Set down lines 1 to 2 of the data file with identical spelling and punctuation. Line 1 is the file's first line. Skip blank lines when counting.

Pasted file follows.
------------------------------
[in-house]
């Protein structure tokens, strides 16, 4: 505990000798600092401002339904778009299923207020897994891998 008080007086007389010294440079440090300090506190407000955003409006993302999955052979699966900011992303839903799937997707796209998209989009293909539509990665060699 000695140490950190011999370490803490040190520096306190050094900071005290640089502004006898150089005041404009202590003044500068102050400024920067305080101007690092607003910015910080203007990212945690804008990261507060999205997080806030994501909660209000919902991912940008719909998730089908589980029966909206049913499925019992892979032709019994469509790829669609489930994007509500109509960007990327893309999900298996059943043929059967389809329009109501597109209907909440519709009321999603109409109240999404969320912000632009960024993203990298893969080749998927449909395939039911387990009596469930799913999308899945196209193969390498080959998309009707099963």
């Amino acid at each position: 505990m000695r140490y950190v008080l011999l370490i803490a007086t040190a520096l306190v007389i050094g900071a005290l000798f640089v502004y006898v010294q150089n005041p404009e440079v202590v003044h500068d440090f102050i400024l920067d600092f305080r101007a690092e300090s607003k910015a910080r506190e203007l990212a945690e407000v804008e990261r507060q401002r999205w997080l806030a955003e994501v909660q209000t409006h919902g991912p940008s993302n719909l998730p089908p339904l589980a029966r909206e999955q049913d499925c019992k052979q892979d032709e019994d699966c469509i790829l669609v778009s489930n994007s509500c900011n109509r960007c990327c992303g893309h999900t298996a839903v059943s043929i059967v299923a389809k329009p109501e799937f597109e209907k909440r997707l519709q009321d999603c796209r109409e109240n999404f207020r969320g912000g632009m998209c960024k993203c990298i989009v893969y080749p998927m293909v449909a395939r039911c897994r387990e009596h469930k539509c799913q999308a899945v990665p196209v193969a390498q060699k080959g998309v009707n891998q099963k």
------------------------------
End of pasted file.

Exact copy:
[in-house]
């Protein structure tokens, strides 16, 4: 505990000798600092401002339904778009299923207020897994891998 008080007086007389010294440079440090300090506190407000955003409006993302999955052979699966900011992303839903799937997707796209998209989009293909539509990665060699 000695140490950190011999370490803490040190520096306190050094900071005290640089502004006898150089005041404009202590003044500068102050400024920067305080101007690092607003910015910080203007990212945690804008990261507060999205997080806030994501909660209000919902991912940008719909998730089908589980029966909206049913499925019992892979032709019994469509790829669609489930994007509500109509960007990327893309999900298996059943043929059967389809329009109501597109209907909440519709009321999603109409109240999404969320912000632009960024993203990298893969080749998927449909395939039911387990009596469930799913999308899945196209193969390498080959998309009707099963």